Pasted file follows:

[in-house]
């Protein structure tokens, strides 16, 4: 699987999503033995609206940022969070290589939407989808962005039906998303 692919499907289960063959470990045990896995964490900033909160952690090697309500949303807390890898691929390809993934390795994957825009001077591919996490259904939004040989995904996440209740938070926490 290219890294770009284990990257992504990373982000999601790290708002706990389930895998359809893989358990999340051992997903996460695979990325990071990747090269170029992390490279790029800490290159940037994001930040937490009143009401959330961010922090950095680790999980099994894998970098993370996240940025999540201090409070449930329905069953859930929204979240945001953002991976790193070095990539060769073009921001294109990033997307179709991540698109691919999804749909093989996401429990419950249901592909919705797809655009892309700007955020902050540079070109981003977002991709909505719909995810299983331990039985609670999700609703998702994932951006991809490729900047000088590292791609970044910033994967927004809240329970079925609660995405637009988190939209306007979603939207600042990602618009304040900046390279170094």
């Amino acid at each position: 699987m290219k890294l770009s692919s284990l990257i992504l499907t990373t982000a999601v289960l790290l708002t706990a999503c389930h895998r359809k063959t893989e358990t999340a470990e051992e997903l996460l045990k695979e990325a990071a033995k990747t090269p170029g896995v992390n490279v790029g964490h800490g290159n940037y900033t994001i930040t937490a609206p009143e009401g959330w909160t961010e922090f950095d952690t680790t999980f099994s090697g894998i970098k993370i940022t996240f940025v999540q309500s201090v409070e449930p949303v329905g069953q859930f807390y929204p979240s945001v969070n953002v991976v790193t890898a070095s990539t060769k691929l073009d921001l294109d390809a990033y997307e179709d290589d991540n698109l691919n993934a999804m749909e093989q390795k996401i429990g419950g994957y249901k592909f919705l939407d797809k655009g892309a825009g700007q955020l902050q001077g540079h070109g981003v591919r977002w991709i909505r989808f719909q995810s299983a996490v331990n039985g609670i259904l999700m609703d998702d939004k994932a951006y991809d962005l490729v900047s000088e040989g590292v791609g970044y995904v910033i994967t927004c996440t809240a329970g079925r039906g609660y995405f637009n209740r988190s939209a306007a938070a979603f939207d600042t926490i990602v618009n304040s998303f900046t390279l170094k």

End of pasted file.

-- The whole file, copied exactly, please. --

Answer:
[in-house]
């Protein structure tokens, strides 16, 4: 699987999503033995609206940022969070290589939407989808962005039906998303 692919499907289960063959470990045990896995964490900033909160952690090697309500949303807390890898691929390809993934390795994957825009001077591919996490259904939004040989995904996440209740938070926490 290219890294770009284990990257992504990373982000999601790290708002706990389930895998359809893989358990999340051992997903996460695979990325990071990747090269170029992390490279790029800490290159940037994001930040937490009143009401959330961010922090950095680790999980099994894998970098993370996240940025999540201090409070449930329905069953859930929204979240945001953002991976790193070095990539060769073009921001294109990033997307179709991540698109691919999804749909093989996401429990419950249901592909919705797809655009892309700007955020902050540079070109981003977002991709909505719909995810299983331990039985609670999700609703998702994932951006991809490729900047000088590292791609970044910033994967927004809240329970079925609660995405637009988190939209306007979603939207600042990602618009304040900046390279170094």
């Amino acid at each position: 699987m290219k890294l770009s692919s284990l990257i992504l499907t990373t982000a999601v289960l790290l708002t706990a999503c389930h895998r359809k063959t893989e358990t999340a470990e051992e997903l996460l045990k695979e990325a990071a033995k990747t090269p170029g896995v992390n490279v790029g964490h800490g290159n940037y900033t994001i930040t937490a609206p009143e009401g959330w909160t961010e922090f950095d952690t680790t999980f099994s090697g894998i970098k993370i940022t996240f940025v999540q309500s201090v409070e449930p949303v329905g069953q859930f807390y929204p979240s945001v969070n953002v991976v790193t890898a070095s990539t060769k691929l073009d921001l294109d390809a990033y997307e179709d290589d991540n698109l691919n993934a999804m749909e093989q390795k996401i429990g419950g994957y249901k592909f919705l939407d797809k655009g892309a825009g700007q955020l902050q001077g540079h070109g981003v591919r977002w991709i909505r989808f719909q995810s299983a996490v331990n039985g609670i259904l999700m609703d998702d939004k994932a951006y991809d962005l490729v900047s000088e040989g590292v791609g970044y995904v910033i994967t927004c996440t809240a329970g079925r039906g609660y995405f637009n209740r988190s939209a306007a938070a979603f939207d600042t926490i990602v618009n304040s998303f900046t390279l170094k």